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Data storage security trends

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Storage security focus for 2006

Storage security turned a corner in 2005. Now it's time for storage pros to get serious about security.

AS FAR AS I'm concerned, 2005 was a watershed year for storage security. EMC announced to the world that, moving forward, security would be integrated into the company and its products. Network Appliance voted with its wallet by acquiring Decru. Tape leaders such as Quantum and Spectra Logic added encryption capabilities to their systems.

Storage security victory! Well ... not quite.

Don't get me wrong. After three years of carrying on about storage security, it's great to see this new wave of progress ripple through the industry. In spite of this, IT storage managers and the storage vendor community still have a myopic view of security. Too many folks think the term "storage security" can be interpreted as either backup encryption or as a security appliance à la Kasten Chase or NeoScale.

So, my storage-centric brethren, when it comes to security there are a few things to keep in mind:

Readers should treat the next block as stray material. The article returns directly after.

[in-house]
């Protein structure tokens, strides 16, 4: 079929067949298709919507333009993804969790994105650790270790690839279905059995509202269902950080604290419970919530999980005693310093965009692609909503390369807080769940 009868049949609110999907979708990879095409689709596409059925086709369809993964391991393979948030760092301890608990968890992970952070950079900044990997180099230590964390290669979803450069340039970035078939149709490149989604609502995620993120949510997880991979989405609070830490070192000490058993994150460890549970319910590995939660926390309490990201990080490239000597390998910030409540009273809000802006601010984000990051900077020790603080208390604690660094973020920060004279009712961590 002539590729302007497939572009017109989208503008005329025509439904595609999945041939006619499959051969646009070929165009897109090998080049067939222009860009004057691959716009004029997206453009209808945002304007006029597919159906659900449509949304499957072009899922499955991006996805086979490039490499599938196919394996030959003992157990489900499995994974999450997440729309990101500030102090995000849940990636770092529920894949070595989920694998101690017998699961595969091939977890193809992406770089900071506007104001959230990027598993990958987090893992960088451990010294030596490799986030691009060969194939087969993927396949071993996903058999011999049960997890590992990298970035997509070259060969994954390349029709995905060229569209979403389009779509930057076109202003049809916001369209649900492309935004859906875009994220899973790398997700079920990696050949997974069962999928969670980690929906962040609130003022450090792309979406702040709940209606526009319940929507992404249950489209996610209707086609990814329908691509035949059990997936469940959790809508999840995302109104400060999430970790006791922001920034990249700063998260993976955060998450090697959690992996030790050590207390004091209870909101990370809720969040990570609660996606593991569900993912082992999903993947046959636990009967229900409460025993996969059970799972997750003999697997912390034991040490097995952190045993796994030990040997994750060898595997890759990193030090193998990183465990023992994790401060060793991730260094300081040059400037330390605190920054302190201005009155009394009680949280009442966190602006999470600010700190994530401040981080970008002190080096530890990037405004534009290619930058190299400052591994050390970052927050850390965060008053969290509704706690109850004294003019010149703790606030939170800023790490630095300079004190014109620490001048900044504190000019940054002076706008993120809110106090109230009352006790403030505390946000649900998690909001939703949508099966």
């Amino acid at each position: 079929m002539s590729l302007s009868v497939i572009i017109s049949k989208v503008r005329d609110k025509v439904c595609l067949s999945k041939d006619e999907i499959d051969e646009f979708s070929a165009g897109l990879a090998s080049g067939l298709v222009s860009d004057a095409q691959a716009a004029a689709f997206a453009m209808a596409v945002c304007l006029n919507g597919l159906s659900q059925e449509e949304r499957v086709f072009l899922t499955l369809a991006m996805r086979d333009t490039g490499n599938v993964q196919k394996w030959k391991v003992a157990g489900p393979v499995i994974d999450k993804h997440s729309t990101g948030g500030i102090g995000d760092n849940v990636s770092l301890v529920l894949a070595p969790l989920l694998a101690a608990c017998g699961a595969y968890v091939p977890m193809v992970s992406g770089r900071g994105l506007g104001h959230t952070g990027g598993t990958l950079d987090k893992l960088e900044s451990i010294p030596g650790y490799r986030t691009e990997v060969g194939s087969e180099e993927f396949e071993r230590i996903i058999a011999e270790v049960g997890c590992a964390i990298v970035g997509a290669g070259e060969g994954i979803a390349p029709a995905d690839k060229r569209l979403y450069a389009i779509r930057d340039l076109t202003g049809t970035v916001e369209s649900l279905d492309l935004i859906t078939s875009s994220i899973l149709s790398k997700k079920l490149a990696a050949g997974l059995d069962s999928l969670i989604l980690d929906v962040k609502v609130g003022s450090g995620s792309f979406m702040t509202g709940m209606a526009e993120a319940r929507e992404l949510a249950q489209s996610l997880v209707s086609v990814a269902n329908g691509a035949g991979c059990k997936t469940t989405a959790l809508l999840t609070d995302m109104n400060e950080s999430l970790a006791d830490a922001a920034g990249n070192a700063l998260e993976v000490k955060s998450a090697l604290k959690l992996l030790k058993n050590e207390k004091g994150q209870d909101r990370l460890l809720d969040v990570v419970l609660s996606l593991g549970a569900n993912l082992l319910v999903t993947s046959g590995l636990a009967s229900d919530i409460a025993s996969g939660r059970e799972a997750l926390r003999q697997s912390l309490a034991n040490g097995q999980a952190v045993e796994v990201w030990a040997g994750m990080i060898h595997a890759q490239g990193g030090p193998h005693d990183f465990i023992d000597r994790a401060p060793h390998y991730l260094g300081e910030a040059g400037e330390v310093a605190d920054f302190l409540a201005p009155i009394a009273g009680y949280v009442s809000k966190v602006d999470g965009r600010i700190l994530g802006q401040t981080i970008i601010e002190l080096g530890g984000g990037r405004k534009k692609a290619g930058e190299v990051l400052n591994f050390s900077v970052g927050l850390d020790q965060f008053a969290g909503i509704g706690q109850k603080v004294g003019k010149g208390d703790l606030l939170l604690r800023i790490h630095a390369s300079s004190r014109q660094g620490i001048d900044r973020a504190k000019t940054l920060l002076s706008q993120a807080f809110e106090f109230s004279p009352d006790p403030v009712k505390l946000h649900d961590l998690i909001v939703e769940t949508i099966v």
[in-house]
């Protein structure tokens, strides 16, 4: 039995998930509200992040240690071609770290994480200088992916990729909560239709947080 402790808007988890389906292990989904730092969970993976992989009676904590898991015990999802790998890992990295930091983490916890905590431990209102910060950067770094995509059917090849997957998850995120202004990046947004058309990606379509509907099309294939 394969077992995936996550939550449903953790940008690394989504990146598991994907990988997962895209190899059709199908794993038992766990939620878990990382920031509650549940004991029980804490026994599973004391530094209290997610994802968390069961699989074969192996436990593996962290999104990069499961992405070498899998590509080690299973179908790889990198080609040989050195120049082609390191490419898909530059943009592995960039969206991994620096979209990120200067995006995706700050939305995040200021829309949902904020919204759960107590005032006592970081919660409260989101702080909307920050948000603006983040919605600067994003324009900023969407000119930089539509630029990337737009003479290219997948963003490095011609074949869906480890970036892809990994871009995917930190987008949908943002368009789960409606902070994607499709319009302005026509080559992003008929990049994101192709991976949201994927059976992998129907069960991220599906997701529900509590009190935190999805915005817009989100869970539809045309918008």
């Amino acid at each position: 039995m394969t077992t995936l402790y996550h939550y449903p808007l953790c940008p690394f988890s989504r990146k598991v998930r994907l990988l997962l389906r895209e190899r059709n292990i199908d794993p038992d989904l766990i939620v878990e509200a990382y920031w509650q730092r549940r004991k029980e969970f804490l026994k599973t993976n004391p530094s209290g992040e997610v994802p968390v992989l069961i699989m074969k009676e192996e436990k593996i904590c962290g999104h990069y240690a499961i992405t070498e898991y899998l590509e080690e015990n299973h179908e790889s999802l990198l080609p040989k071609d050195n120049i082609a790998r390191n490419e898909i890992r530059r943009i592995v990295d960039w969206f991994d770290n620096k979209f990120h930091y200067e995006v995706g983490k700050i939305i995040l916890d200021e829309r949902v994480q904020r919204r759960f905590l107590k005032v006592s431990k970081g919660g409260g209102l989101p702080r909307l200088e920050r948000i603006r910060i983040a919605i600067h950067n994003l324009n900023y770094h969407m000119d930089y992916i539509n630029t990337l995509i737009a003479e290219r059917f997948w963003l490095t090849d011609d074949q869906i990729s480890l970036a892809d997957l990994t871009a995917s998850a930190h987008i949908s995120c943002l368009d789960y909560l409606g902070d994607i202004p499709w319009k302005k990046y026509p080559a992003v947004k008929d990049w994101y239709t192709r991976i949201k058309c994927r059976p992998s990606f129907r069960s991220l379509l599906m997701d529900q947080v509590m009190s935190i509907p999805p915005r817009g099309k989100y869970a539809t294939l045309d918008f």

1. Security must be systemic. Remember the television show Get Smart? At the beginning of each episode, Maxwell Smart (Agent 86) had to pass through a number of security checkpoints before arriving in his office. In this vintage TV example, each checkpoint is another "layer" of security, a model often referred to as "defense-in-depth."

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  1. Storage security is no different; to be truly effective, encryption must be supported with things like access controls, strong authentication and monitoring.


  2. Security threats are always changing. Think about all the stuff you have to guard against on your PC: viruses, worms, spam, phishing, etc. The bad guys are discovering new attack vectors all the time. This means that the storage community has to remain in a constant state of security awareness. You have to make patching management servers and monitoring bug-tracking sites a priority, and ensure your staff is trained to know a scam when they see one.


  3. You can't manage (or in this case, secure) what you can't measure. I know this is a tired old business saying that everyone has heard from some dorky boss, but with security it's certainly a truism. If I don't capture baseline information, monitor changes and offer all this information up as reports, how can I tell how secure my storage is?

This was first published in May 2006

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